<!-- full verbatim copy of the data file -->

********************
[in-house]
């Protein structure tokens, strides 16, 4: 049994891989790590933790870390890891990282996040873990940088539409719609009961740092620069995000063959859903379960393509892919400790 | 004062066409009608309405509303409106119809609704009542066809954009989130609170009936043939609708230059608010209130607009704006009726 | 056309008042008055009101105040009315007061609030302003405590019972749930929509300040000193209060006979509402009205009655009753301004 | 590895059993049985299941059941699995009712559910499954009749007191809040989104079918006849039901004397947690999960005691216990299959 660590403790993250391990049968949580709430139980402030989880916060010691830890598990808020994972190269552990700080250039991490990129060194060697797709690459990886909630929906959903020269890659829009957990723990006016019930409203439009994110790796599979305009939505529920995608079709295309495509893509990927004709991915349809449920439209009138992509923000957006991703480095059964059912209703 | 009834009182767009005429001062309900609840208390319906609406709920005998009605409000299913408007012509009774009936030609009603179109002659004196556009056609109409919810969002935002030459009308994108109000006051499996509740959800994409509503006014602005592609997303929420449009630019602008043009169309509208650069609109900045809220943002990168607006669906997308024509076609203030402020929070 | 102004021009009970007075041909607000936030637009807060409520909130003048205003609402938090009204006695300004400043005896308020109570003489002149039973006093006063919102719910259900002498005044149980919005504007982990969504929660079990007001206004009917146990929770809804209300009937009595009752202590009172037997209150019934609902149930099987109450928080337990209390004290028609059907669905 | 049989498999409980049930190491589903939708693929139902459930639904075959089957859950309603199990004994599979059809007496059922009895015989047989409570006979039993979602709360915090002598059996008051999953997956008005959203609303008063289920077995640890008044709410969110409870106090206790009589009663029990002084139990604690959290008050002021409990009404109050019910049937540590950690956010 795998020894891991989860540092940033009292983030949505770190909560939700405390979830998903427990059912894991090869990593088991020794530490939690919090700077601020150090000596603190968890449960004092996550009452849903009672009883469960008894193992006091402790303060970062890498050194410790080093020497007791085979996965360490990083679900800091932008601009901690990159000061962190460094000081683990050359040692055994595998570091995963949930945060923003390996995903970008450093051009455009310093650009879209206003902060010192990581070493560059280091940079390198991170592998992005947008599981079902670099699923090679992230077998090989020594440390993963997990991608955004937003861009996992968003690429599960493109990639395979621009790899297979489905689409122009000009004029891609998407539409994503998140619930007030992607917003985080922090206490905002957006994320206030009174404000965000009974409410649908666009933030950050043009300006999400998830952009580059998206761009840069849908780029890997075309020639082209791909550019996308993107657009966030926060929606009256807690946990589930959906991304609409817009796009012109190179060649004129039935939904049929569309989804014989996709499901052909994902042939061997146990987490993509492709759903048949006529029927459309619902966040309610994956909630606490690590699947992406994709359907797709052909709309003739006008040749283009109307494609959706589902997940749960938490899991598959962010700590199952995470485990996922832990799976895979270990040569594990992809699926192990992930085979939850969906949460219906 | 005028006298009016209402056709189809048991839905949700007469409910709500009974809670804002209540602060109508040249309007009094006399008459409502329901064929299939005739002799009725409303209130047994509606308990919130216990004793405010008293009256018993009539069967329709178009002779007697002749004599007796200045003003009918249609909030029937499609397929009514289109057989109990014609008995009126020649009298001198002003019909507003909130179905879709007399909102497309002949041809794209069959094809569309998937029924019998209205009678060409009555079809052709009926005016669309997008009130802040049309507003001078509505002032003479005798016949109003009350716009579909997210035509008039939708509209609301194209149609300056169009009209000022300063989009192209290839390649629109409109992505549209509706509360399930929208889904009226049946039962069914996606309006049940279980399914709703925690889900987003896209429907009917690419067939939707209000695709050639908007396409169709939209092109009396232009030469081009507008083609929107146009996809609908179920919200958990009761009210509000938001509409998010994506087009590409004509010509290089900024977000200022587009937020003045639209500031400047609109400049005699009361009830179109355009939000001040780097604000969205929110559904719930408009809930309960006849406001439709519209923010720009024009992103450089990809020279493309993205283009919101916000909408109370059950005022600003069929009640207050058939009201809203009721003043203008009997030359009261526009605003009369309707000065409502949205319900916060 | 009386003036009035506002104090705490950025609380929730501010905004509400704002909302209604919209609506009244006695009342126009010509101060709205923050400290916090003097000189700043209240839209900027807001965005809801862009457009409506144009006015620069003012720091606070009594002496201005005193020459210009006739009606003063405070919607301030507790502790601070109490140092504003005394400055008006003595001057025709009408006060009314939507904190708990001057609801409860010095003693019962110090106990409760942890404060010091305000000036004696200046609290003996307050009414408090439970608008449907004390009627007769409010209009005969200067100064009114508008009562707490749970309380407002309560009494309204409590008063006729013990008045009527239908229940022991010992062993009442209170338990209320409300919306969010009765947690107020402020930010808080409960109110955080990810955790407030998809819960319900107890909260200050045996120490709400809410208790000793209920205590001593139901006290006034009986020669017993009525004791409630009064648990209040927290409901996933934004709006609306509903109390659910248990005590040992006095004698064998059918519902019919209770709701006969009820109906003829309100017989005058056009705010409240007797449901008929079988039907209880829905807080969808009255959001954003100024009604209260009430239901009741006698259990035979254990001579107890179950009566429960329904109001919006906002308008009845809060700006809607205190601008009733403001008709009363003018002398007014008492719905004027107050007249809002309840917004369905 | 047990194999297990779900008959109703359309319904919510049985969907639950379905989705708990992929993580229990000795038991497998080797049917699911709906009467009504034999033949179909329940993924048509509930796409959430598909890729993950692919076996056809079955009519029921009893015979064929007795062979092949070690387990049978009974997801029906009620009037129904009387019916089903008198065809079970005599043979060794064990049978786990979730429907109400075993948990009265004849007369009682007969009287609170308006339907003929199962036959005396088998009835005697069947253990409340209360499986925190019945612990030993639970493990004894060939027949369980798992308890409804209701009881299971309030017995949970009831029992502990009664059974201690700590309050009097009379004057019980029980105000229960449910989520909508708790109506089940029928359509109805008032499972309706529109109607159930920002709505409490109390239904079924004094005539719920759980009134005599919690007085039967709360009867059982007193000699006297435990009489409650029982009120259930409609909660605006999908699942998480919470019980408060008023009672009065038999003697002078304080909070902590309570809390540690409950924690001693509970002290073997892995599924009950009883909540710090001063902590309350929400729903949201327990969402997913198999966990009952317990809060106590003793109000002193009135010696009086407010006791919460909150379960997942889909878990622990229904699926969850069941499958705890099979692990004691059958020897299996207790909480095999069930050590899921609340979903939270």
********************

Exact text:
[in-house]
């Protein structure tokens, strides 16, 4: 049994891989790590933790870390890891990282996040873990940088539409719609009961740092620069995000063959859903379960393509892919400790 | 004062066409009608309405509303409106119809609704009542066809954009989130609170009936043939609708230059608010209130607009704006009726 | 056309008042008055009101105040009315007061609030302003405590019972749930929509300040000193209060006979509402009205009655009753301004 | 590895059993049985299941059941699995009712559910499954009749007191809040989104079918006849039901004397947690999960005691216990299959 660590403790993250391990049968949580709430139980402030989880916060010691830890598990808020994972190269552990700080250039991490990129060194060697797709690459990886909630929906959903020269890659829009957990723990006016019930409203439009994110790796599979305009939505529920995608079709295309495509893509990927004709991915349809449920439209009138992509923000957006991703480095059964059912209703 | 009834009182767009005429001062309900609840208390319906609406709920005998009605409000299913408007012509009774009936030609009603179109002659004196556009056609109409919810969002935002030459009308994108109000006051499996509740959800994409509503006014602005592609997303929420449009630019602008043009169309509208650069609109900045809220943002990168607006669906997308024509076609203030402020929070 | 102004021009009970007075041909607000936030637009807060409520909130003048205003609402938090009204006695300004400043005896308020109570003489002149039973006093006063919102719910259900002498005044149980919005504007982990969504929660079990007001206004009917146990929770809804209300009937009595009752202590009172037997209150019934609902149930099987109450928080337990209390004290028609059907669905 | 049989498999409980049930190491589903939708693929139902459930639904075959089957859950309603199990004994599979059809007496059922009895015989047989409570006979039993979602709360915090002598059996008051999953997956008005959203609303008063289920077995640890008044709410969110409870106090206790009589009663029990002084139990604690959290008050002021409990009404109050019910049937540590950690956010 795998020894891991989860540092940033009292983030949505770190909560939700405390979830998903427990059912894991090869990593088991020794530490939690919090700077601020150090000596603190968890449960004092996550009452849903009672009883469960008894193992006091402790303060970062890498050194410790080093020497007791085979996965360490990083679900800091932008601009901690990159000061962190460094000081683990050359040692055994595998570091995963949930945060923003390996995903970008450093051009455009310093650009879209206003902060010192990581070493560059280091940079390198991170592998992005947008599981079902670099699923090679992230077998090989020594440390993963997990991608955004937003861009996992968003690429599960493109990639395979621009790899297979489905689409122009000009004029891609998407539409994503998140619930007030992607917003985080922090206490905002957006994320206030009174404000965000009974409410649908666009933030950050043009300006999400998830952009580059998206761009840069849908780029890997075309020639082209791909550019996308993107657009966030926060929606009256807690946990589930959906991304609409817009796009012109190179060649004129039935939904049929569309989804014989996709499901052909994902042939061997146990987490993509492709759903048949006529029927459309619902966040309610994956909630606490690590699947992406994709359907797709052909709309003739006008040749283009109307494609959706589902997940749960938490899991598959962010700590199952995470485990996922832990799976895979270990040569594990992809699926192990992930085979939850969906949460219906 | 005028006298009016209402056709189809048991839905949700007469409910709500009974809670804002209540602060109508040249309007009094006399008459409502329901064929299939005739002799009725409303209130047994509606308990919130216990004793405010008293009256018993009539069967329709178009002779007697002749004599007796200045003003009918249609909030029937499609397929009514289109057989109990014609008995009126020649009298001198002003019909507003909130179905879709007399909102497309002949041809794209069959094809569309998937029924019998209205009678060409009555079809052709009926005016669309997008009130802040049309507003001078509505002032003479005798016949109003009350716009579909997210035509008039939708509209609301194209149609300056169009009209000022300063989009192209290839390649629109409109992505549209509706509360399930929208889904009226049946039962069914996606309006049940279980399914709703925690889900987003896209429907009917690419067939939707209000695709050639908007396409169709939209092109009396232009030469081009507008083609929107146009996809609908179920919200958990009761009210509000938001509409998010994506087009590409004509010509290089900024977000200022587009937020003045639209500031400047609109400049005699009361009830179109355009939000001040780097604000969205929110559904719930408009809930309960006849406001439709519209923010720009024009992103450089990809020279493309993205283009919101916000909408109370059950005022600003069929009640207050058939009201809203009721003043203008009997030359009261526009605003009369309707000065409502949205319900916060 | 009386003036009035506002104090705490950025609380929730501010905004509400704002909302209604919209609506009244006695009342126009010509101060709205923050400290916090003097000189700043209240839209900027807001965005809801862009457009409506144009006015620069003012720091606070009594002496201005005193020459210009006739009606003063405070919607301030507790502790601070109490140092504003005394400055008006003595001057025709009408006060009314939507904190708990001057609801409860010095003693019962110090106990409760942890404060010091305000000036004696200046609290003996307050009414408090439970608008449907004390009627007769409010209009005969200067100064009114508008009562707490749970309380407002309560009494309204409590008063006729013990008045009527239908229940022991010992062993009442209170338990209320409300919306969010009765947690107020402020930010808080409960109110955080990810955790407030998809819960319900107890909260200050045996120490709400809410208790000793209920205590001593139901006290006034009986020669017993009525004791409630009064648990209040927290409901996933934004709006609306509903109390659910248990005590040992006095004698064998059918519902019919209770709701006969009820109906003829309100017989005058056009705010409240007797449901008929079988039907209880829905807080969808009255959001954003100024009604209260009430239901009741006698259990035979254990001579107890179950009566429960329904109001919006906002308008009845809060700006809607205190601008009733403001008709009363003018002398007014008492719905004027107050007249809002309840917004369905 | 047990194999297990779900008959109703359309319904919510049985969907639950379905989705708990992929993580229990000795038991497998080797049917699911709906009467009504034999033949179909329940993924048509509930796409959430598909890729993950692919076996056809079955009519029921009893015979064929007795062979092949070690387990049978009974997801029906009620009037129904009387019916089903008198065809079970005599043979060794064990049978786990979730429907109400075993948990009265004849007369009682007969009287609170308006339907003929199962036959005396088998009835005697069947253990409340209360499986925190019945612990030993639970493990004894060939027949369980798992308890409804209701009881299971309030017995949970009831029992502990009664059974201690700590309050009097009379004057019980029980105000229960449910989520909508708790109506089940029928359509109805008032499972309706529109109607159930920002709505409490109390239904079924004094005539719920759980009134005599919690007085039967709360009867059982007193000699006297435990009489409650029982009120259930409609909660605006999908699942998480919470019980408060008023009672009065038999003697002078304080909070902590309570809390540690409950924690001693509970002290073997892995599924009950009883909540710090001063902590309350929400729903949201327990969402997913198999966990009952317990809060106590003793109000002193009135010696009086407010006791919460909150379960997942889909878990622990229904699926969850069941499958705890099979692990004691059958020897299996207790909480095999069930050590899921609340979903939270």